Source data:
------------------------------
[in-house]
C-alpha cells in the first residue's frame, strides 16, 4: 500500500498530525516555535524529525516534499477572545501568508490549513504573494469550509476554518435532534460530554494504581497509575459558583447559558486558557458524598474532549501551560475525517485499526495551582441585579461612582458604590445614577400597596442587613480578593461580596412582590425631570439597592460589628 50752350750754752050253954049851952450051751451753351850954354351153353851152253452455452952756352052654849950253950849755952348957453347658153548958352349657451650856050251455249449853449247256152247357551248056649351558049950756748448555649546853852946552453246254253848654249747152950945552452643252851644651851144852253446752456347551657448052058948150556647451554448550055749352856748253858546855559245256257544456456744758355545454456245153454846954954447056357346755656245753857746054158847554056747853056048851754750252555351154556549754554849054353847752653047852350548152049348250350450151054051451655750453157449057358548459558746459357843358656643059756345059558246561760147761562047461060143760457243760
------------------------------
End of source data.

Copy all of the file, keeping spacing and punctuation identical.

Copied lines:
[in-house]
C-alpha cells in the first residue's frame, strides 16, 4: 500500500498530525516555535524529525516534499477572545501568508490549513504573494469550509476554518435532534460530554494504581497509575459558583447559558486558557458524598474532549501551560475525517485499526495551582441585579461612582458604590445614577400597596442587613480578593461580596412582590425631570439597592460589628 50752350750754752050253954049851952450051751451753351850954354351153353851152253452455452952756352052654849950253950849755952348957453347658153548958352349657451650856050251455249449853449247256152247357551248056649351558049950756748448555649546853852946552453246254253848654249747152950945552452643252851644651851144852253446752456347551657448052058948150556647451554448550055749352856748253858546855559245256257544456456744758355545454456245153454846954954447056357346755656245753857746054158847554056747853056048851754750252555351154556549754554849054353847752653047852350548152049348250350450151054051451655750453157449057358548459558746459357843358656643059756345059558246561760147761562047461060143760457243760